• Desperate Housewife Eva Longoria in Desperate Bankruptcy Trouble over Nightclub

    The closing of the nightclub Eve, partly owned by “Desperate Housewives” star Eva Longoria, has set off a new round in the legal battle for control of its bankrupt parent company, Beso, LLC. The nightclub is located in the Crystals mall in Las Vegas.

    Ronen Nachum, a Beso creditor, and Mali Nachum, part owner, asked U.S. Bankruptcy Court Judge Mike Nakagawa to place a trustee in charge of Beso shortly after the closure of the nightclub. The judge denied the request to move quickly on the matter, but left open the possibility of hearing the request on a normal timeline.

    Beso owed Crystals mall, part of MGM Resorts International’s CityCenter complex, $2.3 million in back rent at the time of filing for Chapter 11 in January 2011. The mall is the largest creditor in the case. Beso has run up hundreds of thousands of dollars more in unpaid bills since the filing.

    Eve was the only nightclub at Crystals, and tried to position itself as a Las Vegas magnet for entertainment celebrities with Longoria as the marquee owner.

    However, infighting among the owners erupted in 2010 which lead to a protective order being issued against Ronen Nachum.

    Bank account garnishments, unpaid rent to Crystals, a contractor’s lien and ongoing losses drove Beso to file bankruptcy in spite of grossing $14.6 million in 2010.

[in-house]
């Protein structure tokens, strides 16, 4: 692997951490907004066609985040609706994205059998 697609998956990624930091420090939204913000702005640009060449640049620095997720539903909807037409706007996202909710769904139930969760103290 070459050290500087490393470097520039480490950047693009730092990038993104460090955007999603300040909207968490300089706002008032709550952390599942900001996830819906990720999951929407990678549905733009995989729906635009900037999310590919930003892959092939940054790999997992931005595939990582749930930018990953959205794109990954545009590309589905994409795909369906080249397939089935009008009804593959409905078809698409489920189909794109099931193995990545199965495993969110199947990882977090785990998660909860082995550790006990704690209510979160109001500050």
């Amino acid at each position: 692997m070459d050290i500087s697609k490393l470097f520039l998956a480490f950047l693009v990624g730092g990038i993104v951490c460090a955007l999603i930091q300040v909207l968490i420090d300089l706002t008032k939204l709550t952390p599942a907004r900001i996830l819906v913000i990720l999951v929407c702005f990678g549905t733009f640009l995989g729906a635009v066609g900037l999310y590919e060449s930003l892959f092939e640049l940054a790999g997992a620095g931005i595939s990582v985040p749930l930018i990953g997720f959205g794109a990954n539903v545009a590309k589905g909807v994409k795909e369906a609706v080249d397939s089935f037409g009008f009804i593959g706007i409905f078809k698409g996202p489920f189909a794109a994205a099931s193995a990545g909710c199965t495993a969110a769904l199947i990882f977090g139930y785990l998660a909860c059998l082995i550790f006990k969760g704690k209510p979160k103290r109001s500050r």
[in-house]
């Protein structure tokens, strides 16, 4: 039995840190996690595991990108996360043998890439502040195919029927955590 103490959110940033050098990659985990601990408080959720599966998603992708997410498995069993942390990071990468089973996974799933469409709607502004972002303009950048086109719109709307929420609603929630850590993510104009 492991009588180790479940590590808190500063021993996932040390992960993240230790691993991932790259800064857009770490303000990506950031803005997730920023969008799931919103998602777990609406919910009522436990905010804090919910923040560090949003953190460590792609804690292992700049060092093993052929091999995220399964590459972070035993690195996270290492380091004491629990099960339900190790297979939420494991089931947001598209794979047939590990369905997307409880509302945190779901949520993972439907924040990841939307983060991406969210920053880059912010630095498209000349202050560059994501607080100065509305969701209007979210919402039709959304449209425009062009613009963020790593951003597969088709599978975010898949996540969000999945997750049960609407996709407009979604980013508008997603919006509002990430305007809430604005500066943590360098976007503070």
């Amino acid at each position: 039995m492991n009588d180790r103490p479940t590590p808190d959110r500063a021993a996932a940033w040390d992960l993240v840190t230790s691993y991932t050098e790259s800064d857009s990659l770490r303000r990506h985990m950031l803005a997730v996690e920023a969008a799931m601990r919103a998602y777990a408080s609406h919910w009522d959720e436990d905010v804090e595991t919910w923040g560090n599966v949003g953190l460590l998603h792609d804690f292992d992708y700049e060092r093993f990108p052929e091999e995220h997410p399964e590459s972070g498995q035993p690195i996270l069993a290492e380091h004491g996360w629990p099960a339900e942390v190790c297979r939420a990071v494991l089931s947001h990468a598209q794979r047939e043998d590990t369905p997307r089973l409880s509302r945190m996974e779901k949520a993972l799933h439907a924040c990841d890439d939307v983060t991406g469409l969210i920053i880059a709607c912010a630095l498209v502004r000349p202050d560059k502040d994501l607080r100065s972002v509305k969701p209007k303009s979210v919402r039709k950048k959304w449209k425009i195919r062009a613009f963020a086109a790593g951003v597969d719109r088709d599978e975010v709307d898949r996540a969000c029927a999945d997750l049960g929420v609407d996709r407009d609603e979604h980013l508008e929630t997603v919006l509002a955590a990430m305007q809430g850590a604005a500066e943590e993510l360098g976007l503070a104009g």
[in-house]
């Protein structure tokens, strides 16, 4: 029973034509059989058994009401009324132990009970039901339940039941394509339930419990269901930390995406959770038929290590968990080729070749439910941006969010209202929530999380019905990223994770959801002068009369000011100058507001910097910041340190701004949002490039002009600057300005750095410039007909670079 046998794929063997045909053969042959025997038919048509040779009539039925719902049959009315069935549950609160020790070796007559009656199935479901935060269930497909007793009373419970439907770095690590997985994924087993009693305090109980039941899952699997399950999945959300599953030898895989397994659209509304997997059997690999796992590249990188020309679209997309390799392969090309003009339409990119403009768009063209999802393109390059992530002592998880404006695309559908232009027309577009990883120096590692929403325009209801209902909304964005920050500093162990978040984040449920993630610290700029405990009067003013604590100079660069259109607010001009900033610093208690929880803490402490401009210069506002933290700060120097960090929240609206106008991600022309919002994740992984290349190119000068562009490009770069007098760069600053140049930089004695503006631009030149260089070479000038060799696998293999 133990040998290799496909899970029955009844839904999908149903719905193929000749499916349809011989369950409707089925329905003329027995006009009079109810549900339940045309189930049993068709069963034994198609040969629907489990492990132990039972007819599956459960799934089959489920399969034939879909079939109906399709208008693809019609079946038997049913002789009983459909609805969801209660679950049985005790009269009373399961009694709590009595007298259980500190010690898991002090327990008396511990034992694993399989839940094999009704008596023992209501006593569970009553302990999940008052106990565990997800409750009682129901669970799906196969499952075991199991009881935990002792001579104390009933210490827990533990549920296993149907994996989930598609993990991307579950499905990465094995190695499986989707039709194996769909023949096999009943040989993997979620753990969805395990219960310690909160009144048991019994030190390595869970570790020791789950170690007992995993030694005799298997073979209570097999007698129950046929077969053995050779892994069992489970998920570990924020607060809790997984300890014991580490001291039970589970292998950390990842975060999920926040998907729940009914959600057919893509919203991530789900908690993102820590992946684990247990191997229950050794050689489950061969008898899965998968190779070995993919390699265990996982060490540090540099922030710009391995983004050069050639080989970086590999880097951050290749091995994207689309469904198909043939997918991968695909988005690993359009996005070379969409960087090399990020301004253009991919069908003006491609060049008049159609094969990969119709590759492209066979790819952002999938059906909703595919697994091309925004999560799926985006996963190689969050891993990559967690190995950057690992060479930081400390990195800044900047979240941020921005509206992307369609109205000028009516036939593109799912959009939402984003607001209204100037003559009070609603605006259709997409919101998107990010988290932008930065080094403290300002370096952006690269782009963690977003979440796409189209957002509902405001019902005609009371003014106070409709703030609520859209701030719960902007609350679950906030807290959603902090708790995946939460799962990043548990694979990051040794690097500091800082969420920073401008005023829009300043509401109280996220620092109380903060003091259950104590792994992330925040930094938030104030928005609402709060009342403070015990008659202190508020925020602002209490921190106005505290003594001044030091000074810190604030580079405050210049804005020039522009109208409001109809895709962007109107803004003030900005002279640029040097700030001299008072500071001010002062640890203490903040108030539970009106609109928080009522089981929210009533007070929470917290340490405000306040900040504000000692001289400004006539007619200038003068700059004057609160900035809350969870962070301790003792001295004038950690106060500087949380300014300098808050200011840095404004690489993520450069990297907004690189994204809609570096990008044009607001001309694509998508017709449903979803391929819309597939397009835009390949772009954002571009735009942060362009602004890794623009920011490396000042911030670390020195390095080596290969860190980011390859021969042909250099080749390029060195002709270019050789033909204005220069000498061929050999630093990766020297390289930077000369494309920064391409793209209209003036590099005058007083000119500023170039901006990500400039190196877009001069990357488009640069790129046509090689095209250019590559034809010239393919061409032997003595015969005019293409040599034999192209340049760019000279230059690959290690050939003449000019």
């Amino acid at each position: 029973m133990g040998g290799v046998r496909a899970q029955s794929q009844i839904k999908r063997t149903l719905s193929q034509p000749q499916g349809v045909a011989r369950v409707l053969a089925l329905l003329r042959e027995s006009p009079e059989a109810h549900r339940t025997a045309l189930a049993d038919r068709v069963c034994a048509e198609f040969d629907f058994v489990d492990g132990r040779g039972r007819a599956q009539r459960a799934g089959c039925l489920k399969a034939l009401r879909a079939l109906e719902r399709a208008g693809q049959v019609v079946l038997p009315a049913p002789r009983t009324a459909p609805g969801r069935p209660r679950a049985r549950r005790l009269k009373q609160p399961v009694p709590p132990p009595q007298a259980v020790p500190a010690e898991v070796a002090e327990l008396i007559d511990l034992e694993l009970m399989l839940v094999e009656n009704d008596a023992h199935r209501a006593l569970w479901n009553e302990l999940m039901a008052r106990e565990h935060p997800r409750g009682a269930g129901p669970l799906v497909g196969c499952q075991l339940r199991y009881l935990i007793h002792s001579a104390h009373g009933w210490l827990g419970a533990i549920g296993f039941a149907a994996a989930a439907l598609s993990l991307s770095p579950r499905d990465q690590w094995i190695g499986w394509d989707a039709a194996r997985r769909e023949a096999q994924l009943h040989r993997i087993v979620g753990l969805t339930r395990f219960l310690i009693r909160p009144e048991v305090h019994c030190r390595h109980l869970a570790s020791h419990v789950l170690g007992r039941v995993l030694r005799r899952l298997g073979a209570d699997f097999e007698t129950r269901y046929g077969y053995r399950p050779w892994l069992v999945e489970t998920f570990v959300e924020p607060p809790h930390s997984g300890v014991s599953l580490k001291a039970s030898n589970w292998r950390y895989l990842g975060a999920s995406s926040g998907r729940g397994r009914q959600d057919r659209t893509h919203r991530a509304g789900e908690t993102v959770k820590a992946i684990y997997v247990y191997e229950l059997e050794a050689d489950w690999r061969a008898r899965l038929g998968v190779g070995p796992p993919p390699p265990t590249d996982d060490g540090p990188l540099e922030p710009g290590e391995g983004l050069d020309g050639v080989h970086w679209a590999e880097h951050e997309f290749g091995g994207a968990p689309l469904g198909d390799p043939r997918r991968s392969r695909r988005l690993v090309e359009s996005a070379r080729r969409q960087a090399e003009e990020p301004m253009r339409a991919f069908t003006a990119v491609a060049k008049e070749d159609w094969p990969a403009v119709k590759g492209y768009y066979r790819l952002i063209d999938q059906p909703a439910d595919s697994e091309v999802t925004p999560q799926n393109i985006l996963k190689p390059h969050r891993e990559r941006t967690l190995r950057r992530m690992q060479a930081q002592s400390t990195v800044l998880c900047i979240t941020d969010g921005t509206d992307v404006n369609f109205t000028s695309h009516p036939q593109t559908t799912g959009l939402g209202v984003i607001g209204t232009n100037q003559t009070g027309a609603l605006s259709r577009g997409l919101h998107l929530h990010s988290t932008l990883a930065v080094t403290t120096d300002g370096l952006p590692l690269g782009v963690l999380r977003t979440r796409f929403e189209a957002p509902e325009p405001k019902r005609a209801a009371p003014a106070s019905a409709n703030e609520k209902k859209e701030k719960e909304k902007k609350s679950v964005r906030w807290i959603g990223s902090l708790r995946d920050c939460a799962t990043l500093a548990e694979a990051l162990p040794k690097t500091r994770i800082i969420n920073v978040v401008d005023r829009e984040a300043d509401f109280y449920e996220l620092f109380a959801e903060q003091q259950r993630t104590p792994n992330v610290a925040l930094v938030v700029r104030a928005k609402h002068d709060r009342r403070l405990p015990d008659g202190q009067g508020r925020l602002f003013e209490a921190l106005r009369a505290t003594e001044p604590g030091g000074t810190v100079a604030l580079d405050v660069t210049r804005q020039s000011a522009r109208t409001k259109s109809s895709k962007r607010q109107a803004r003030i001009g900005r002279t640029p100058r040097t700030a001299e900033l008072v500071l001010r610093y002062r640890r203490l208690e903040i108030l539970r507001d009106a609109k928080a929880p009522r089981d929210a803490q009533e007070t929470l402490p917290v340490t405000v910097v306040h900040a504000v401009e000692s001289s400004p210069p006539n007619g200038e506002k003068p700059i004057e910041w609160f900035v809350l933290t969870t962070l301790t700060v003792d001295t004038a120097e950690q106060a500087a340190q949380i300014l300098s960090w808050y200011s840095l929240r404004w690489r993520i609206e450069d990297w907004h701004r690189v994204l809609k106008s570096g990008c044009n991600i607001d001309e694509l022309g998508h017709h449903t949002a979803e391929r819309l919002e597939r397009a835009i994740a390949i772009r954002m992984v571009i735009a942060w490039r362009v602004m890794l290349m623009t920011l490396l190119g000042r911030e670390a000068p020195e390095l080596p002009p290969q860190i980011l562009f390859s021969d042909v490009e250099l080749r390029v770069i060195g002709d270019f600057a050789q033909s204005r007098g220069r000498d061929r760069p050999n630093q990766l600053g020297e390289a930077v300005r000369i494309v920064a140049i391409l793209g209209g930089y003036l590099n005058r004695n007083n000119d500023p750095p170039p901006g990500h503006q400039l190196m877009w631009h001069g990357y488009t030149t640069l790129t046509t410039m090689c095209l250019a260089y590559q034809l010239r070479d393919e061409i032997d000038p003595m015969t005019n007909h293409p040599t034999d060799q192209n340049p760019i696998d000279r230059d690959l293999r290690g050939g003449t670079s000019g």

Benjamin Brand Services – Chicago bankruptcy attorney

  • Bankrupt Owner of Spiegel Brands Runs into Trouble with Bidding Procedure

    Signature Styles, owner of Spiegel Brands and other clothing companies, has run into trouble with their Chapter 11 bankruptcy. The trustee in the case told a bankruptcy judge that Signature Styles shouldn’t receive approval of its proposed bidding procedures.  Signature Styles is a division of private equity firm Patriarch Partners and was formed to purchase Spiegel Brands in 2009.

    Under the procedures, Artemiss LLC, a newly formed division of Patriarch Partners, is to become the stalking horse bidder in exchange for assumption of $30 million in debt.

    Court documents show that the official committee of unsecured creditors in the case is “gravely concerned that the sale process currently proposed by the debtors is woefully deficient, crafted solely to benefit Patriarch, provides no benefit to the debtors estates and is nothing more than half-hearted window dressing intended to cloak Patriarch’s efforts to cleanse the debtors’ balance sheet of unsecured indebtedness with the appearance of fairness and equity.”

    The committee asked the court to take an active role in the sale process by soliciting alternative sales proposals. If the court chooses a stalking horse bidder, the process moves to a 363 sale auction. Multiple parties are invited to the auction and could outbid Artemiss and buy the company.

    Artemiss wins the auction at the agreed upon price provided no other party outbids them.

    The Spiegel company originated in Chicago in 1865.

    Benjamin Brand Services  – Chicago bankruptcy attorney